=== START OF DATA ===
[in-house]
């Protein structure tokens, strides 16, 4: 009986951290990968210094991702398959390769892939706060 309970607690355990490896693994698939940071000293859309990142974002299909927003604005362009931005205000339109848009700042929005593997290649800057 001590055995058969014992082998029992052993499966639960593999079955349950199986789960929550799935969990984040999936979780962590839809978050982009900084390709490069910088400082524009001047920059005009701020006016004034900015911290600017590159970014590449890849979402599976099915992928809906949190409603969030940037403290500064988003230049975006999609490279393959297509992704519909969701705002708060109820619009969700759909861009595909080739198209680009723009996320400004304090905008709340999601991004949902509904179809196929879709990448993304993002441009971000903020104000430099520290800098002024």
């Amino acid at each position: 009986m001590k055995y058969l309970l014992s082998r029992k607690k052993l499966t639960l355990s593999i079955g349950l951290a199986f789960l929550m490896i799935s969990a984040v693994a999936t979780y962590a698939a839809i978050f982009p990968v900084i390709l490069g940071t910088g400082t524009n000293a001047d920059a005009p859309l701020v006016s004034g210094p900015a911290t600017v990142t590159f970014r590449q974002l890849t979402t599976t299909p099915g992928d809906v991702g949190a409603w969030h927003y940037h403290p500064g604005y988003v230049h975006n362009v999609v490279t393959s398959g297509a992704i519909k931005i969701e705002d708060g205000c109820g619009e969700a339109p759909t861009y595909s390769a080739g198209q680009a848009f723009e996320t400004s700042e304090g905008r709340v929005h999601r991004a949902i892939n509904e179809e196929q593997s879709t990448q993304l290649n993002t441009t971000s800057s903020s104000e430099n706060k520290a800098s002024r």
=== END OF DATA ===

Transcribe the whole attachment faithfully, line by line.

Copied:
[in-house]
């Protein structure tokens, strides 16, 4: 009986951290990968210094991702398959390769892939706060 309970607690355990490896693994698939940071000293859309990142974002299909927003604005362009931005205000339109848009700042929005593997290649800057 001590055995058969014992082998029992052993499966639960593999079955349950199986789960929550799935969990984040999936979780962590839809978050982009900084390709490069910088400082524009001047920059005009701020006016004034900015911290600017590159970014590449890849979402599976099915992928809906949190409603969030940037403290500064988003230049975006999609490279393959297509992704519909969701705002708060109820619009969700759909861009595909080739198209680009723009996320400004304090905008709340999601991004949902509904179809196929879709990448993304993002441009971000903020104000430099520290800098002024």
């Amino acid at each position: 009986m001590k055995y058969l309970l014992s082998r029992k607690k052993l499966t639960l355990s593999i079955g349950l951290a199986f789960l929550m490896i799935s969990a984040v693994a999936t979780y962590a698939a839809i978050f982009p990968v900084i390709l490069g940071t910088g400082t524009n000293a001047d920059a005009p859309l701020v006016s004034g210094p900015a911290t600017v990142t590159f970014r590449q974002l890849t979402t599976t299909p099915g992928d809906v991702g949190a409603w969030h927003y940037h403290p500064g604005y988003v230049h975006n362009v999609v490279t393959s398959g297509a992704i519909k931005i969701e705002d708060g205000c109820g619009e969700a339109p759909t861009y595909s390769a080739g198209q680009a848009f723009e996320t400004s700042e304090g905008r709340v929005h999601r991004a949902i892939n509904e179809e196929q593997s879709t990448q993304l290649n993002t441009t971000s800057s903020s104000e430099n706060k520290a800098s002024r």